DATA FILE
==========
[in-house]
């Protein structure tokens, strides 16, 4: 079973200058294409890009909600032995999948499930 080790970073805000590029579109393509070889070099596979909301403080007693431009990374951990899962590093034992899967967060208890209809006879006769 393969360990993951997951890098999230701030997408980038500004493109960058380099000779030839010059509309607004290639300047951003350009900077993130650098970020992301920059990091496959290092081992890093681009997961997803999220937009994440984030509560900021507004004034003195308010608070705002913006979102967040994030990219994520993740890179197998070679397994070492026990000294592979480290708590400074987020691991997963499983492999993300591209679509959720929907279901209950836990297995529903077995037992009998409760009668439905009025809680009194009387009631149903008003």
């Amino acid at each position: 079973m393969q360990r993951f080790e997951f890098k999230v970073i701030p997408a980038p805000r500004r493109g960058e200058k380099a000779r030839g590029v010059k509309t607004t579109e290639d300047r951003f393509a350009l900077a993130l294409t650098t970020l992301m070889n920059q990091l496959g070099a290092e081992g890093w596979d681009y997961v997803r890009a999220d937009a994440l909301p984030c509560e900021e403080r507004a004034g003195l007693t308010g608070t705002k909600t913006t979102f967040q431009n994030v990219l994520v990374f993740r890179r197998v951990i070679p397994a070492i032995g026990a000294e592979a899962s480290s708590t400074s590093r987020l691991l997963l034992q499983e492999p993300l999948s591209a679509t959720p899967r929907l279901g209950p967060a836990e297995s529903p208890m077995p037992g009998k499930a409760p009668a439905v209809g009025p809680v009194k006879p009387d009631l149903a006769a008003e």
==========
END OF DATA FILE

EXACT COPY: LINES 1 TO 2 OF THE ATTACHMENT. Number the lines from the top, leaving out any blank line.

[in-house]
């Protein structure tokens, strides 16, 4: 079973200058294409890009909600032995999948499930 080790970073805000590029579109393509070889070099596979909301403080007693431009990374951990899962590093034992899967967060208890209809006879006769 393969360990993951997951890098999230701030997408980038500004493109960058380099000779030839010059509309607004290639300047951003350009900077993130650098970020992301920059990091496959290092081992890093681009997961997803999220937009994440984030509560900021507004004034003195308010608070705002913006979102967040994030990219994520993740890179197998070679397994070492026990000294592979480290708590400074987020691991997963499983492999993300591209679509959720929907279901209950836990297995529903077995037992009998409760009668439905009025809680009194009387009631149903008003």